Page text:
- You want what's best for them. Most friends want success for each other. This is vital for managing your team well. You should want the best for everyone you mentor and grow in your company.
- You have empathy for them. If they're going through a tough time, you care, listen, are willing to help, and can give them sound advice. A promotion shouldn't make you cold and apathetic to your teammates—it should bring to light the fact that you have even more resources to help them personally if they're going through a tough time. As Uncle Ben from Spiderman says, "With great power comes great responsibility."
- You're honest with them. Honesty is the cornerstone of any successful friendship. Most successful business relationships are founded on this principle as well. A good friend speaks the truth, even if it isn’t popular or easy to hear, because they care more about the person’s well-being than their own comfort. Managers must communicate honestly and openly in their own interaction with their team.
- You trust them. Good friends trust each other. Good manager and employee relationships are built on trust as well.
How to walk the line between friendship and leadership
So, clear as mud? Honestly, the best policy is to avoid making your employees your best friends. However, if you were already close friends and your new promotion is making things awkward, here are a few steps you can take to keep your friends without sabotaging your career.
- If possible, try not to directly manage them. If this can't be avoided, take them to coffee and set some boundaries. Explain the potential for discrimination lawsuits and why you need to avoid the appearance of favoritism among your team. Most good friends will understand this dilemma. Reassure them that you won't penalize them for being your friend by taking away advancement opportunities to avoid appearing biased. Tell them you'll have to set their friendship aside and give the promotion or next big job to the most qualified person when making these decisions.
- If you have trouble keeping your emotions out of your managerial decisions, ask an unbiased party to make the final call. It's okay to admit when you're emotionally compromised. It's much better to allow someone else to make these decisions so you can be fair to your entire team.
- Try to keep your work interactions professional. Don’t let others see any specific familiarity they don't also enjoy. When you do things as friends outside of work, don’t discuss work. Try to keep these two things separate. Your employee friend is not the appropriate person to vent to about your company or the stress you're under from your job.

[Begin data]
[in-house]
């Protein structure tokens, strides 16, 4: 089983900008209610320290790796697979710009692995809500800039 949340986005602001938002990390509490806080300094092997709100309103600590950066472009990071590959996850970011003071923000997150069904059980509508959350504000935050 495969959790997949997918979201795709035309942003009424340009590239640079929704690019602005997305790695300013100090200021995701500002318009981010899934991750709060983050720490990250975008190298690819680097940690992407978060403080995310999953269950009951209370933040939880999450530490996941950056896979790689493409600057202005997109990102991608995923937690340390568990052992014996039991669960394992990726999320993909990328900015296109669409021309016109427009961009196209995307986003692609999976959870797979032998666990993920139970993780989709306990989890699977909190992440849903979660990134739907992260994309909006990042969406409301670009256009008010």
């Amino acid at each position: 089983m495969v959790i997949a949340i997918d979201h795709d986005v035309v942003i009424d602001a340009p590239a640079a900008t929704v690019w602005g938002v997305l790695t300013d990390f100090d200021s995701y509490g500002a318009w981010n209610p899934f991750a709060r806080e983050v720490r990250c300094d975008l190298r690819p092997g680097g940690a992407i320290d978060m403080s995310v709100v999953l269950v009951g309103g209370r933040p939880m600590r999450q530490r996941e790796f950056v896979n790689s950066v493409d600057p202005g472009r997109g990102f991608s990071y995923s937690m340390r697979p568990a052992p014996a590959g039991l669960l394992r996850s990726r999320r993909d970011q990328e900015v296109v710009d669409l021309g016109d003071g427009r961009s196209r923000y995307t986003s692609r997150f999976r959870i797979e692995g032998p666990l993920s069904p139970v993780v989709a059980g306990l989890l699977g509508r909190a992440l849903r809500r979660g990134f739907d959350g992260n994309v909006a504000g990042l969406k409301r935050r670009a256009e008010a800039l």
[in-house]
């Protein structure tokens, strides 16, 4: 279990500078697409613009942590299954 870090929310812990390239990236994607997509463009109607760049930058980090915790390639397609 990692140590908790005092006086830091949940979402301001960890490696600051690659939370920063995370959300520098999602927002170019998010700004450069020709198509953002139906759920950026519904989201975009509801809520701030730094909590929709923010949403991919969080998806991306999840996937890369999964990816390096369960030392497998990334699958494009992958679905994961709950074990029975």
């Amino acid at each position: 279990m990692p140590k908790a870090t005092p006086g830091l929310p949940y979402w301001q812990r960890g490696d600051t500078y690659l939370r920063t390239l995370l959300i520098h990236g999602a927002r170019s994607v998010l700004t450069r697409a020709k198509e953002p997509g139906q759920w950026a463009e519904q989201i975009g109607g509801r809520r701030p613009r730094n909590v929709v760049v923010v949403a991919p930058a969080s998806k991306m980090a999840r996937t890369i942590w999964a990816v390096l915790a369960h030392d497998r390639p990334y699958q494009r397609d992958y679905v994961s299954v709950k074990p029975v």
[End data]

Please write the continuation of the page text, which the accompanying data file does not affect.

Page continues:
- Avoid crazy parties together or posting your fun friendship activities on social media where other teammates could see them. This makes you seem unprofessional, and reminds other team members that they don't enjoy the same access to you as your friend.
- Realize you may be deprived of some promotions if it's openly known that you're best friends with an employee. Managers have access to confidential information about business direction and personnel files. If everyone knows you grab a few beers with one of your employees after work, there may be some concern that you'll divulge confidential information to someone without the proper clearance. In today's competitive workplace, that may be it all it takes to give that next advancement to someone else.
- If your team does go out to celebrate, don’t be the last one to leave. You can go to show support and have fun with your coworkers. However, you shouldn’t lose all professionalism by getting too comfortable. Remember, it’s okay to have fun, but you should never forget that you set the example for your team. It's also okay to cut out early to give them time to decompress without management's eyes on them.
Walking the tightrope between the professional and personal is a tough balancing act. While you should always be seen as a coach, mentor, and cheerleader for your team, avoid deeper personal friendships if possible.
However, don’t forget to let your employees know that, like a friend, you still want the very best for them, care about them, will be honest with them, trust them, and want to help them reach their highest potential.
If that big promotion occurs and you find yourself managing your friends, take proactive steps to minimize the risk to your company and career. If you do that, you can still keep your friendships and career goals moving in the right direction.